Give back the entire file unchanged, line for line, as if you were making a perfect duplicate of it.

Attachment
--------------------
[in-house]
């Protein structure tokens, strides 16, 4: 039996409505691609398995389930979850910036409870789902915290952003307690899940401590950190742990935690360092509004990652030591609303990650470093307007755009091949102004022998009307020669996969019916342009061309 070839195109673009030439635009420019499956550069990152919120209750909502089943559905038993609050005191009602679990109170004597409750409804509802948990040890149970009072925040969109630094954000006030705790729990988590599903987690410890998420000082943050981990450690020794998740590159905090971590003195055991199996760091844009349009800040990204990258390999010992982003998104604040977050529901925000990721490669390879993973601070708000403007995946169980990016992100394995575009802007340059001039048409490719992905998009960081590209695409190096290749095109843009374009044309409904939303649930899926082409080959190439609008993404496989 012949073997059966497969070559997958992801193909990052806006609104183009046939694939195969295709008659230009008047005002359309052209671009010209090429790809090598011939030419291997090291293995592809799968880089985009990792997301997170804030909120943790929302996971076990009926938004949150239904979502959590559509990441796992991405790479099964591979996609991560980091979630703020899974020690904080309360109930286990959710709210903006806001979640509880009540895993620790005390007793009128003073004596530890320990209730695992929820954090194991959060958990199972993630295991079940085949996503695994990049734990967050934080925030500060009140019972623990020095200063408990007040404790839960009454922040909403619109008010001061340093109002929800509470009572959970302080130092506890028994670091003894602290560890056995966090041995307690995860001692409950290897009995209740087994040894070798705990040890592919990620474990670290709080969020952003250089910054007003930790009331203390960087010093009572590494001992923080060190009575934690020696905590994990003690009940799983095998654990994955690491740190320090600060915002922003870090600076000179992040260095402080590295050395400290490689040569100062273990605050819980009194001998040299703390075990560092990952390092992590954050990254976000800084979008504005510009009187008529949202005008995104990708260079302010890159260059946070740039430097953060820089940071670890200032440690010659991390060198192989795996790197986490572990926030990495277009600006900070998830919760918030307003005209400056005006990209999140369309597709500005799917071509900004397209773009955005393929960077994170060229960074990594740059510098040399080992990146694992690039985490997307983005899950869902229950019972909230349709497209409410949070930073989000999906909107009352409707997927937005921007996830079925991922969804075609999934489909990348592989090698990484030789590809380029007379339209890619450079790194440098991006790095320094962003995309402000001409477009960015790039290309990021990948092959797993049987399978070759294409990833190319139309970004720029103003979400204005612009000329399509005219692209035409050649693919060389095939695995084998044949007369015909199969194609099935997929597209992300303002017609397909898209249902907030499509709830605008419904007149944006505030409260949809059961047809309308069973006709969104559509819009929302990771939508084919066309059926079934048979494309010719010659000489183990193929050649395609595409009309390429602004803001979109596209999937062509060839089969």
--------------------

[in-house]
């Protein structure tokens, strides 16, 4: 039996409505691609398995389930979850910036409870789902915290952003307690899940401590950190742990935690360092509004990652030591609303990650470093307007755009091949102004022998009307020669996969019916342009061309 070839195109673009030439635009420019499956550069990152919120209750909502089943559905038993609050005191009602679990109170004597409750409804509802948990040890149970009072925040969109630094954000006030705790729990988590599903987690410890998420000082943050981990450690020794998740590159905090971590003195055991199996760091844009349009800040990204990258390999010992982003998104604040977050529901925000990721490669390879993973601070708000403007995946169980990016992100394995575009802007340059001039048409490719992905998009960081590209695409190096290749095109843009374009044309409904939303649930899926082409080959190439609008993404496989 012949073997059966497969070559997958992801193909990052806006609104183009046939694939195969295709008659230009008047005002359309052209671009010209090429790809090598011939030419291997090291293995592809799968880089985009990792997301997170804030909120943790929302996971076990009926938004949150239904979502959590559509990441796992991405790479099964591979996609991560980091979630703020899974020690904080309360109930286990959710709210903006806001979640509880009540895993620790005390007793009128003073004596530890320990209730695992929820954090194991959060958990199972993630295991079940085949996503695994990049734990967050934080925030500060009140019972623990020095200063408990007040404790839960009454922040909403619109008010001061340093109002929800509470009572959970302080130092506890028994670091003894602290560890056995966090041995307690995860001692409950290897009995209740087994040894070798705990040890592919990620474990670290709080969020952003250089910054007003930790009331203390960087010093009572590494001992923080060190009575934690020696905590994990003690009940799983095998654990994955690491740190320090600060915002922003870090600076000179992040260095402080590295050395400290490689040569100062273990605050819980009194001998040299703390075990560092990952390092992590954050990254976000800084979008504005510009009187008529949202005008995104990708260079302010890159260059946070740039430097953060820089940071670890200032440690010659991390060198192989795996790197986490572990926030990495277009600006900070998830919760918030307003005209400056005006990209999140369309597709500005799917071509900004397209773009955005393929960077994170060229960074990594740059510098040399080992990146694992690039985490997307983005899950869902229950019972909230349709497209409410949070930073989000999906909107009352409707997927937005921007996830079925991922969804075609999934489909990348592989090698990484030789590809380029007379339209890619450079790194440098991006790095320094962003995309402000001409477009960015790039290309990021990948092959797993049987399978070759294409990833190319139309970004720029103003979400204005612009000329399509005219692209035409050649693919060389095939695995084998044949007369015909199969194609099935997929597209992300303002017609397909898209249902907030499509709830605008419904007149944006505030409260949809059961047809309308069973006709969104559509819009929302990771939508084919066309059926079934048979494309010719010659000489183990193929050649395609595409009309390429602004803001979109596209999937062509060839089969």